Illustration showing how seagull chicks know when predators are lurking
Illustration showing how seagull chicks know when predators are lurking

Infographic: Animal Embryos Coopt Sound to Survive and Thrive

Across the tree of life, animals use sound and other vibrations to glean valuable sensory information about their environments even before they are born.

amanda heidt
Amanda Heidt

Amanda is an associate editor at The Scientist, where she oversees the Scientist to Watch, Foundations, and Short Lit columns. When not editing, she produces original reporting for the magazine and website. Amanda has a master's in marine science from Moss Landing Marine Laboratories and a master's in science communication from UC Santa Cruz.

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Nov 1, 2021

ABOVE: © LAURIE O’KEEFE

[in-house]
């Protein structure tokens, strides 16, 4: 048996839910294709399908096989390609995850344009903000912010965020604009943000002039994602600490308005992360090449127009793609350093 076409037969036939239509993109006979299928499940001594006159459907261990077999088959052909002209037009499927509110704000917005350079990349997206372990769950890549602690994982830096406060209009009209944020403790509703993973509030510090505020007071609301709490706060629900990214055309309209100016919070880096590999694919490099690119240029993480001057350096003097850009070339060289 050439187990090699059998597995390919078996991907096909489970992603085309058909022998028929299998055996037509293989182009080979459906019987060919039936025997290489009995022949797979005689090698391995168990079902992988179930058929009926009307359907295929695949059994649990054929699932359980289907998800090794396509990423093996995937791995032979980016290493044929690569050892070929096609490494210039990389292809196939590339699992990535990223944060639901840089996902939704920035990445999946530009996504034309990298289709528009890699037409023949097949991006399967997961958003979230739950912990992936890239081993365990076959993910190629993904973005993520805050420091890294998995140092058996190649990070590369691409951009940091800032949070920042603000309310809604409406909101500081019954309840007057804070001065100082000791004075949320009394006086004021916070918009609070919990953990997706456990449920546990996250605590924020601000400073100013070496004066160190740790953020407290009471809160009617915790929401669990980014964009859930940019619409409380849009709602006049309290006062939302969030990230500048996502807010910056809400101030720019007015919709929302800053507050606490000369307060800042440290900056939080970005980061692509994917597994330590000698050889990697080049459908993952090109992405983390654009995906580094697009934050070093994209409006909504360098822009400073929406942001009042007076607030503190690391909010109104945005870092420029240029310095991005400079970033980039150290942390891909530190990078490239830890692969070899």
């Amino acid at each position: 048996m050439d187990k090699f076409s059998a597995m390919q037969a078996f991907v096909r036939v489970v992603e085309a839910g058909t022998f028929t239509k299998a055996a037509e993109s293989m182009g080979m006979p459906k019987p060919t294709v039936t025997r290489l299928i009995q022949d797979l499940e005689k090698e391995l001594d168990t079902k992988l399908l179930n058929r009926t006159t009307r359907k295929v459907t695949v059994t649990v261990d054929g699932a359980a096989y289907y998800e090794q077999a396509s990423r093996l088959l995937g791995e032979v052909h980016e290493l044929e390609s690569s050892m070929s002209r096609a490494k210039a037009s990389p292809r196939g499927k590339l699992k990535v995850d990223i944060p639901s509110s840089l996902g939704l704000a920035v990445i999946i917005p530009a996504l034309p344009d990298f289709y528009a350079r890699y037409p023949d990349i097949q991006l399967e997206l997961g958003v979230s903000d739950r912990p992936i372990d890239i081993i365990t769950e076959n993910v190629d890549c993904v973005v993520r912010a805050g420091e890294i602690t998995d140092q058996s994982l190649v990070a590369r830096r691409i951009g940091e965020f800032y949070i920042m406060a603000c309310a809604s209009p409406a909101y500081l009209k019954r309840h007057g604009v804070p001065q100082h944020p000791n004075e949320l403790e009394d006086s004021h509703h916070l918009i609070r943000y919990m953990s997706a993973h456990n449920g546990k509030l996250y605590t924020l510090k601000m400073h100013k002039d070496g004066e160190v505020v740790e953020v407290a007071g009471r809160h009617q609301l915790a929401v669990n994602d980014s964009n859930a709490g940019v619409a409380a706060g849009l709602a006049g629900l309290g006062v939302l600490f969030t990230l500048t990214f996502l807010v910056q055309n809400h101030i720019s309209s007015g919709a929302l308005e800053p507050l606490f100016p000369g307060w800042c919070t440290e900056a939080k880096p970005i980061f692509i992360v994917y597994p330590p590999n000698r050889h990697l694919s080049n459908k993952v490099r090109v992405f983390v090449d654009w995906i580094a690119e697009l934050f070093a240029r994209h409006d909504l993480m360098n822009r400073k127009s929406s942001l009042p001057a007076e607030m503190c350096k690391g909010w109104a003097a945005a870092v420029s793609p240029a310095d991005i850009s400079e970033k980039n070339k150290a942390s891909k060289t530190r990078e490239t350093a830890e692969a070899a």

Although scientists have long described embryos—whether ensconced in an egg or a womb—as passive agents, new research shows that they are in fact capable of sensing conditions in their external environments. By eavesdropping on the sounds of family members or sensing the quakes of an approaching predator, for example, developing young can alter their development or modify their behavior–a phenomenon known as acoustic developmental programming. In some cases, these prebirth adaptations affect lifelong fitness.

Seagull Chicks Know When Predators Are Lurking

© LAURIE O’KEEFE

Zebra Finches Warn Their Chicks When It’s Hot

© LAURIE O’KEEFE

Glass Frogs Can Tell Pop from Predator

© LAURIE O’KEEFE

Vibrations Help Reduce Cannibalism in Burrower Bugs

© LAURIE O’KEEFE

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